$PnG keyword in FCS3 spec

Ray Hicks rhicks at cytekdev.com
Wed Nov 19 05:42:47 EST 2008


Not a founder or guru (not for want of trying to get on the committee), but
I'd tend to agree that the gain should be used to normalize linear
parameters, particularly in the case where data are acquired in linear on a
low resolution scale to improve quantification (by side-stepping log amp
errors)and where the range of intensity between samples requires that
different gains be used to ensure all samples are on scale and properly
measured.  This removes the onus on the experimenter to manually note the
gains used on each tube and then adjust average intensities post-analysis (I
found it annoying to have to do this on the rare occasions that we used
linear acquisition in this way).

With the higher dynamic range/resolution on modern machines, this may not be
so necessary since acquisition on an 18 bit scale allows the equivalent of a
10 bit scale with PnG up to 256, but people may still prefer to move a peak
around so that it falls into a similar number of bins, then normalize using
the gain (rather than compare a squished low peak straddling channels 100 to
200 with a brighter peak straddling channels 100000 to 200000) to obtain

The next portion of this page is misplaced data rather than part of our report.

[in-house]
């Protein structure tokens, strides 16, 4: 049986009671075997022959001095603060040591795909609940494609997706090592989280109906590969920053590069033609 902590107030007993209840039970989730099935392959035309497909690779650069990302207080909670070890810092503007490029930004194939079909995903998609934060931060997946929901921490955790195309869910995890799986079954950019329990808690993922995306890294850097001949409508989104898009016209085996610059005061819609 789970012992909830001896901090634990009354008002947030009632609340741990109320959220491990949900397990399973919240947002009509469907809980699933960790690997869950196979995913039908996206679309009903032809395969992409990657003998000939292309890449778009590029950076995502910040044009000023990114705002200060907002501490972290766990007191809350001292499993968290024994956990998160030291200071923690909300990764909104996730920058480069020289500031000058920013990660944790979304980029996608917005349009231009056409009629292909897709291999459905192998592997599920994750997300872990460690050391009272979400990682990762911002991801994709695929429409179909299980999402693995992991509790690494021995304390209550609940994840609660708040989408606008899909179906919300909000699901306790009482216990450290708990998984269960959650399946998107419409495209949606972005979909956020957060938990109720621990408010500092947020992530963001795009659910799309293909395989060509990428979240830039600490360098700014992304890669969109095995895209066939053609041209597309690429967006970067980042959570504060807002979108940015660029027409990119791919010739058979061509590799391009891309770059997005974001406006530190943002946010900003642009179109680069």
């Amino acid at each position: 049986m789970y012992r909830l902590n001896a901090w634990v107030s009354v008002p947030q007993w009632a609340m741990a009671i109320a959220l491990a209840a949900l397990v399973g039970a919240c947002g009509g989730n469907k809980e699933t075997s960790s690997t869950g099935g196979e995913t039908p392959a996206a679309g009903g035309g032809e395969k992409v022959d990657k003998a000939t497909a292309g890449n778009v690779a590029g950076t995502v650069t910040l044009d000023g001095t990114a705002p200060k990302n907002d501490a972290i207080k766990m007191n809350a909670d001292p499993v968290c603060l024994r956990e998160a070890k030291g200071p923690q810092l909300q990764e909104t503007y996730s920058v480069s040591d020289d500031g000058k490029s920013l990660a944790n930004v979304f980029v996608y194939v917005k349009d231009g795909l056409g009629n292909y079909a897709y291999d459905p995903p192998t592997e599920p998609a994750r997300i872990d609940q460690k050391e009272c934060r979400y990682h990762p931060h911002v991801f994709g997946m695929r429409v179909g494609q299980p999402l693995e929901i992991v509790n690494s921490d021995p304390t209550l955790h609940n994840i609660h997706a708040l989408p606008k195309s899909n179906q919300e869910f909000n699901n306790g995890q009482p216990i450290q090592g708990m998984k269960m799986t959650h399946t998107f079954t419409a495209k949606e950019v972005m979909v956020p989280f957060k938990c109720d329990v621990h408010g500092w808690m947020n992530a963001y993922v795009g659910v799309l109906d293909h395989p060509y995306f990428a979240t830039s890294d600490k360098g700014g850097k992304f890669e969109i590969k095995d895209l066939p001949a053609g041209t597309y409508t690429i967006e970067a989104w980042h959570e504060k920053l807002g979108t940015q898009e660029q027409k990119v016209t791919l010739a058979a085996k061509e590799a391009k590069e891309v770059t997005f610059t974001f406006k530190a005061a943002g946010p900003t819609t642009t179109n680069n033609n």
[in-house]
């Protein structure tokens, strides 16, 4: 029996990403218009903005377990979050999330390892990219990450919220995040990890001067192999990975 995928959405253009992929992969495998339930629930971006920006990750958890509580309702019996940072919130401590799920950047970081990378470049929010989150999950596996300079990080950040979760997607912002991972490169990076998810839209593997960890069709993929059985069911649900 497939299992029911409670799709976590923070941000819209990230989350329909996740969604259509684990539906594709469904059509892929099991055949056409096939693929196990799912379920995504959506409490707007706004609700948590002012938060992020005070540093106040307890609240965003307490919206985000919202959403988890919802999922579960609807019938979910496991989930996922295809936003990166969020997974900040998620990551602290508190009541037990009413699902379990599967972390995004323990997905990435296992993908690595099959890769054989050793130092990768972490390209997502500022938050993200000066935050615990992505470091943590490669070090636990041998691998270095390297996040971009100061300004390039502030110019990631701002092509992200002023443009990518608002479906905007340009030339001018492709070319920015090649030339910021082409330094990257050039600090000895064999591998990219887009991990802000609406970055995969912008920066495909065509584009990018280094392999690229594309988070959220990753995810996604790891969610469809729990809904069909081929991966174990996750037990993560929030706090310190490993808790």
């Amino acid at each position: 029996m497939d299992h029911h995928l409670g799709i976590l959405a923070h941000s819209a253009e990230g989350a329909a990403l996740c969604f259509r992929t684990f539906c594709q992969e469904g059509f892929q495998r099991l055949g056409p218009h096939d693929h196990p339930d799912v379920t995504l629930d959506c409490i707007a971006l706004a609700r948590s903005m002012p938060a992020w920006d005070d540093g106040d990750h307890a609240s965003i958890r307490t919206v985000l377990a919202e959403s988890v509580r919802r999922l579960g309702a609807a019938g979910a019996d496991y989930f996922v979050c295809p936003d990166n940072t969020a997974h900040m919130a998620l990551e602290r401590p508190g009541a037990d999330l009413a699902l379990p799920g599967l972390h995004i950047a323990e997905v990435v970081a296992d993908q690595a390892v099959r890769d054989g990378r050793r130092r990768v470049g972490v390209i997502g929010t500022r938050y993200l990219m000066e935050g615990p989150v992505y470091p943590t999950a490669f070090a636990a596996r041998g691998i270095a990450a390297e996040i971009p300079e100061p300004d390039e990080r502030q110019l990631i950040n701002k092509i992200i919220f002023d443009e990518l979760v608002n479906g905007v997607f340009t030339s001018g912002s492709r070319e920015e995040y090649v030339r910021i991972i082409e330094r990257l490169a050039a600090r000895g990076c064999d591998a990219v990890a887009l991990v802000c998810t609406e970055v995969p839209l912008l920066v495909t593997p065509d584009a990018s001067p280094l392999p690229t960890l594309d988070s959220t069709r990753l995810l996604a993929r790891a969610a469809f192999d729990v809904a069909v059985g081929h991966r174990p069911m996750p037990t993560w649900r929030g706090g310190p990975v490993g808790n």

data that doesn't have artefactually low CVs due to binning at the low end
of the scale (Jim Watson touches on this in his data analysis book I think).

One drawback of this approach is that it can lead to surprising full scale
values (eg 1.023 on a 10 bit machine using a linear gain of 1000 on FSC) -
meaning that you have to adapt your tick mark algorithms to draw fractional
tickmarks, or just have the first tick mark at the extreme right.

I'm not sure that any manufacturer exploits the $PnG info in their plotting
so for playback consistency it may be worth having a default "ignore $PnG"
preference that the user could override to display data scaled according to
$PnG

It's also possible that in some cases for log data that the linear gain is
not applied, though a value is recorded in the header whereas in other cases
it may be applied (eg FSC coarse versus fine gain on Calibur), and $PnG may
not be an simple multiplier at all as in FSC "voltage" in DiVa software -
leading to some confusion for the programmer and the user.

Regards

Ray

Ray Hicks
http://www.cytekdev.com

Tel: +44 (0)208 1337 968  Fax: +44(0)208 5889 004  Skype: ray.hicks.cytek 

Cytek Development Europe, Unit 8 The Maltings, Millfield, Cottenham,
Cambridge CB24 8RE. UK



-----Original Message-----
From: maciej simm [mailto:simm at treestar.com] 
Sent: 13 November 2008 19:26
To: cyto-inbox
Subject: $PnG keyword in FCS3 spec

Dear Flowers,

there is some internal debate here over the usage of the $PnG keyword. 
As per the FCS3 spec, it is not a required keyword, and is defined as..

    *$PnG/f/ $P2G/10.0/ - *This keyword specifies the gain that was used
    to amplify the signal for parameter n. This example shows that
    parameter 2 was amplified 10.0-fold before digitization.

so my question to you FCS3 spec founders/gurus: If my hypothetical 
parameter P1 has a $P1G=20, $P1R=1024,what are the min and max values of 
the parameter assuming linear scale:

a) 0-1023 since $PnR is more important
b) 0-50 since it was multiplied, hence we have to divide R by G

thanks for any comments!


Maciej Simm
FlowJo Support & Engineering





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